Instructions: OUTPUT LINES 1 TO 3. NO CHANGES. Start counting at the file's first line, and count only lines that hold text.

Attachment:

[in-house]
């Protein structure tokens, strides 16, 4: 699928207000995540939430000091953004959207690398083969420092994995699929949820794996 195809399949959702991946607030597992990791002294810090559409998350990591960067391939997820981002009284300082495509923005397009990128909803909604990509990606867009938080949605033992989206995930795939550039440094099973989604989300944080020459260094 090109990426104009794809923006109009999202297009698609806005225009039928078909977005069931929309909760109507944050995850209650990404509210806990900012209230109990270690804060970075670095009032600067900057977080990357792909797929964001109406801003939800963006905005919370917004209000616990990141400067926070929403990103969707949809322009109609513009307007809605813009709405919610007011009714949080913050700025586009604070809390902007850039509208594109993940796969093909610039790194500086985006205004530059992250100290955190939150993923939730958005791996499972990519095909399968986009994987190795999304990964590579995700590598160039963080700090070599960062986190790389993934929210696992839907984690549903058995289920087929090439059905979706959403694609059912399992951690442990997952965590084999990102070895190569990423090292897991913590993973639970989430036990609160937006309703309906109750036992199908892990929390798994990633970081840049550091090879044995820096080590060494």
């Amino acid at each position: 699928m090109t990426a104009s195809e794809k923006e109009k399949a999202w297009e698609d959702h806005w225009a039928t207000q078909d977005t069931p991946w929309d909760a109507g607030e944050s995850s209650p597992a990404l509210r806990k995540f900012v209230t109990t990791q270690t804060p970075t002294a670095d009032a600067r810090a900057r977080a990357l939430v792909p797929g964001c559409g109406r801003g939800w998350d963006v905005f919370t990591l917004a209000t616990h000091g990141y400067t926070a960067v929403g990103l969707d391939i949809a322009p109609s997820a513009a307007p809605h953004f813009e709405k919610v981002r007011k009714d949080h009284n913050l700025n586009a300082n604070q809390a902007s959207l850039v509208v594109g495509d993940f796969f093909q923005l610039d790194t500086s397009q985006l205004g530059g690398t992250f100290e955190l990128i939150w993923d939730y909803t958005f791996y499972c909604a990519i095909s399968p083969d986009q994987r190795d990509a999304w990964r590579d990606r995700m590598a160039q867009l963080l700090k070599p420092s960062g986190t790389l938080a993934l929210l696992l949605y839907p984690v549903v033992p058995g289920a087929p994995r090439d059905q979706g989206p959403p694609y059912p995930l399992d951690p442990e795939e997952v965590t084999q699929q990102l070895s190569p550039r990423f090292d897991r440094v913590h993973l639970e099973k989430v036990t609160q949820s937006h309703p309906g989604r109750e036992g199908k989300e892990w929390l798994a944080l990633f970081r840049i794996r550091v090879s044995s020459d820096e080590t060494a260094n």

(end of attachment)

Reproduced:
[in-house]
């Protein structure tokens, strides 16, 4: 699928207000995540939430000091953004959207690398083969420092994995699929949820794996 195809399949959702991946607030597992990791002294810090559409998350990591960067391939997820981002009284300082495509923005397009990128909803909604990509990606867009938080949605033992989206995930795939550039440094099973989604989300944080020459260094 090109990426104009794809923006109009999202297009698609806005225009039928078909977005069931929309909760109507944050995850209650990404509210806990900012209230109990270690804060970075670095009032600067900057977080990357792909797929964001109406801003939800963006905005919370917004209000616990990141400067926070929403990103969707949809322009109609513009307007809605813009709405919610007011009714949080913050700025586009604070809390902007850039509208594109993940796969093909610039790194500086985006205004530059992250100290955190939150993923939730958005791996499972990519095909399968986009994987190795999304990964590579995700590598160039963080700090070599960062986190790389993934929210696992839907984690549903058995289920087929090439059905979706959403694609059912399992951690442990997952965590084999990102070895190569990423090292897991913590993973639970989430036990609160937006309703309906109750036992199908892990929390798994990633970081840049550091090879044995820096080590060494």
């Amino acid at each position: 699928m090109t990426a104009s195809e794809k923006e109009k399949a999202w297009e698609d959702h806005w225009a039928t207000q078909d977005t069931p991946w929309d909760a109507g607030e944050s995850s209650p597992a990404l509210r806990k995540f900012v209230t109990t990791q270690t804060p970075t002294a670095d009032a600067r810090a900057r977080a990357l939430v792909p797929g964001c559409g109406r801003g939800w998350d963006v905005f919370t990591l917004a209000t616990h000091g990141y400067t926070a960067v929403g990103l969707d391939i949809a322009p109609s997820a513009a307007p809605h953004f813009e709405k919610v981002r007011k009714d949080h009284n913050l700025n586009a300082n604070q809390a902007s959207l850039v509208v594109g495509d993940f796969f093909q923005l610039d790194t500086s397009q985006l205004g530059g690398t992250f100290e955190l990128i939150w993923d939730y909803t958005f791996y499972c909604a990519i095909s399968p083969d986009q994987r190795d990509a999304w990964r590579d990606r995700m590598a160039q867009l963080l700090k070599p420092s960062g986190t790389l938080a993934l929210l696992l949605y839907p984690v549903v033992p058995g289920a087929p994995r090439d059905q979706g989206p959403p694609y059912p995930l399992d951690p442990e795939e997952v965590t084999q699929q990102l070895s190569p550039r990423f090292d897991r440094v913590h993973l639970e099973k989430v036990t609160q949820s937006h309703p309906g989604r109750e036992g199908k989300e892990w929390l798994a944080l990633f970081r840049i794996r550091v090879s044995s020459d820096e080590t060494a260094n």